Another vote for a used Professional saw: Stihl or Husqvarna are favourites, there are others. Both the above will go on for years, given a bit of care and a good clean now and again.
I was searching Puolans.........
I know little about saws compared to these pros:newbie: . However, I am the type to tear into anything that burns fossil fuels. Motorcycles, ATV, PWC, Mopar, tractors etc...Trust me I took care of my saws. I just wanted to post on this thread for anybody looking for a saw, listen to the majority here and BUY UP. The two that recommended Poulan Pro's should be banned I DID buy two poulan Pros to work my property thinking I got two for one. What I got was 4 years of grief. Santa brought me an Stihl MS 290, and I thought "this is how a homeowners saw works"
I am quite confident this will be the only advice I will ever offer on this site, unless I start drinking, or we want to talk bowhunting.:monkey:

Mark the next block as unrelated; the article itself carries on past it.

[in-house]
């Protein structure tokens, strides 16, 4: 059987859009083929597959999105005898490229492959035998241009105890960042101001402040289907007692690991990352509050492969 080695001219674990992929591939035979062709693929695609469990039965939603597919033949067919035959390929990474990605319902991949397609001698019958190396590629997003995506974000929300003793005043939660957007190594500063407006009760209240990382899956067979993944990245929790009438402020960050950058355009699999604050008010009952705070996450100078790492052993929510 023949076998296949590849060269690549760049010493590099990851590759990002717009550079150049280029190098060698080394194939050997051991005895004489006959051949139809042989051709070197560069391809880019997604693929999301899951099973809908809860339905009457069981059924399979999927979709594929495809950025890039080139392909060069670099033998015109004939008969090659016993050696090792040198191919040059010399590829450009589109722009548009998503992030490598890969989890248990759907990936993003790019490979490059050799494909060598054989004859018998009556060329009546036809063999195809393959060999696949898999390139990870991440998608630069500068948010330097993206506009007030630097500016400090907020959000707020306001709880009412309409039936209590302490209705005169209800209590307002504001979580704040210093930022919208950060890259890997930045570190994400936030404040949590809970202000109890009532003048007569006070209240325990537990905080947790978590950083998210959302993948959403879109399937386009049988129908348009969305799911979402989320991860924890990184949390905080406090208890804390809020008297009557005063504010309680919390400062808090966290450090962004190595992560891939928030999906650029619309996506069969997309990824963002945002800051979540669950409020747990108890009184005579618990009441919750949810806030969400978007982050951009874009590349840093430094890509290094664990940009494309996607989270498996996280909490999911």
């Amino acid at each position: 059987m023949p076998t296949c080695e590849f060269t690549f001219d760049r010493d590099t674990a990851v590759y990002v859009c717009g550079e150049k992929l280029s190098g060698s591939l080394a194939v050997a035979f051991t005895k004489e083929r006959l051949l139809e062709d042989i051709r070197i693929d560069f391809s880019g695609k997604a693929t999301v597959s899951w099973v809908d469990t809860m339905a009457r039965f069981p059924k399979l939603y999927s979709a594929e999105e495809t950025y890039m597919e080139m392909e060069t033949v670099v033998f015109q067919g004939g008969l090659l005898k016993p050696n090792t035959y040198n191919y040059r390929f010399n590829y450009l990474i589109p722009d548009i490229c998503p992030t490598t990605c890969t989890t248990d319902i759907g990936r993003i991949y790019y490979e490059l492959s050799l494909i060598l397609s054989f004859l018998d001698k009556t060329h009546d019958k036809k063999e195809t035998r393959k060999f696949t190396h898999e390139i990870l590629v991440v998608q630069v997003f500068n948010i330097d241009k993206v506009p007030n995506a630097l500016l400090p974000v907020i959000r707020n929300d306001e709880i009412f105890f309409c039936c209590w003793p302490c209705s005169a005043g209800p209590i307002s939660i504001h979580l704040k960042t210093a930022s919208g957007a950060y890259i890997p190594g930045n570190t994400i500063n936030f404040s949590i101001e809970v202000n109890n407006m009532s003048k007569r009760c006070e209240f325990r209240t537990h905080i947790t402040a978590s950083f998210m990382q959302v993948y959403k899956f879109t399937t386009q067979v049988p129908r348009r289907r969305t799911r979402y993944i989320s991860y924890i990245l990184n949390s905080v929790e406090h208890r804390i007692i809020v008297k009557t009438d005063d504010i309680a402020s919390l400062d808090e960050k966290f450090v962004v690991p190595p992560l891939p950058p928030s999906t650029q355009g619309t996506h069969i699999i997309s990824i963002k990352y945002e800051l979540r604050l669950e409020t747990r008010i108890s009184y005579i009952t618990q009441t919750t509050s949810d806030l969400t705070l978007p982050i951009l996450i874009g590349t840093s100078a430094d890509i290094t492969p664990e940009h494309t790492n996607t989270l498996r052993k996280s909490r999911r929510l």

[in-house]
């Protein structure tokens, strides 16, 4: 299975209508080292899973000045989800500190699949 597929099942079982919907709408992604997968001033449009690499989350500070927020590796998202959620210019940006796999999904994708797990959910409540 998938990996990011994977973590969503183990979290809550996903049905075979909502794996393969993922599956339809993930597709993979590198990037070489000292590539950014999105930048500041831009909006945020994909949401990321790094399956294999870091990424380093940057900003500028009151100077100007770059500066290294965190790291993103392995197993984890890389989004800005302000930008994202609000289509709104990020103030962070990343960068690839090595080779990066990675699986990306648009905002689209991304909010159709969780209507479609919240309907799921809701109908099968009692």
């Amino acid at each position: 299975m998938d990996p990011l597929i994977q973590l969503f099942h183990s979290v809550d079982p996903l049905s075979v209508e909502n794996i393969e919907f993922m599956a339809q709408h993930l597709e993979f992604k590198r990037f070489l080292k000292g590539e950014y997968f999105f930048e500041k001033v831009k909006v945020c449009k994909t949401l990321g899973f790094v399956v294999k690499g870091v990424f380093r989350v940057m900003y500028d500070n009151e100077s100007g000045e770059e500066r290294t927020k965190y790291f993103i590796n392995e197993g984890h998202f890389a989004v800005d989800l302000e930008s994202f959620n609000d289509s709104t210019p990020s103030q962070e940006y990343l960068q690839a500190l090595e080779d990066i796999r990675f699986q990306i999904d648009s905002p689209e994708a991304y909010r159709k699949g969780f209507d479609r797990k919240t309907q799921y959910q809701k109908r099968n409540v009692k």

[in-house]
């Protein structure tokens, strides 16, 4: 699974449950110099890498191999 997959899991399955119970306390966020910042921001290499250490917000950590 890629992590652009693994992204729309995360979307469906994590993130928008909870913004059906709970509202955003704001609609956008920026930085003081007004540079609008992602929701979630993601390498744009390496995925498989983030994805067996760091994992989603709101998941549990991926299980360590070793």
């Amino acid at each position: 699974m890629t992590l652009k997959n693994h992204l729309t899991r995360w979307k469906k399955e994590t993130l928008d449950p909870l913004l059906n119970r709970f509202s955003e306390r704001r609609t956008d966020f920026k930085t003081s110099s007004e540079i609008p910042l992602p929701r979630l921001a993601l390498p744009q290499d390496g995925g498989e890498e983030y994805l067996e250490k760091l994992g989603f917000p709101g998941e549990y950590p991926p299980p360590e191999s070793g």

6 or so cords of wood a year adds up quickly. You shouldn't ask $200 saws to cut 30-40 cords of wood over the next few years and expect them to not give troubles?
I bought a couple of really "cheap" saws back in the late 1970's when we started heating with firewood.
Besides taking FOREVER to get a load of wood cut, I'd spend as much or more time pissing around trying to keep the saws running.
Broke down in 1980 and bought our Husqvarna 480CD. Pretty expensive at the time (but I don't remember exactly how much?), but at least 3 times as much as most anything else out there. 29 years later, it runs as good as or better than the day it was purchased, never been down for repairs either, not even a fuel line or carb diaphram, nothing but chains, bars, and drive sprockets. I did braze the end of the carb linkage in place about 10 years ago as it was working loose on the end of the throttle shaft. One minor 10 minute repair in 29 years, and I only did that because once in a while I'd have to "blip" the throttle to get it to return all the way to idle.
How far did my money go? More than likely I'd have bought a dozen of more $200 saws in the past 29 years to cut the amount of wood than one good saw has.
I also do NOT beleive in a one saw plan. Nice to have a stand-by saw there when you get pinched real hard. Better than leaving your bar and chain in the woods!......FWIW......Cliff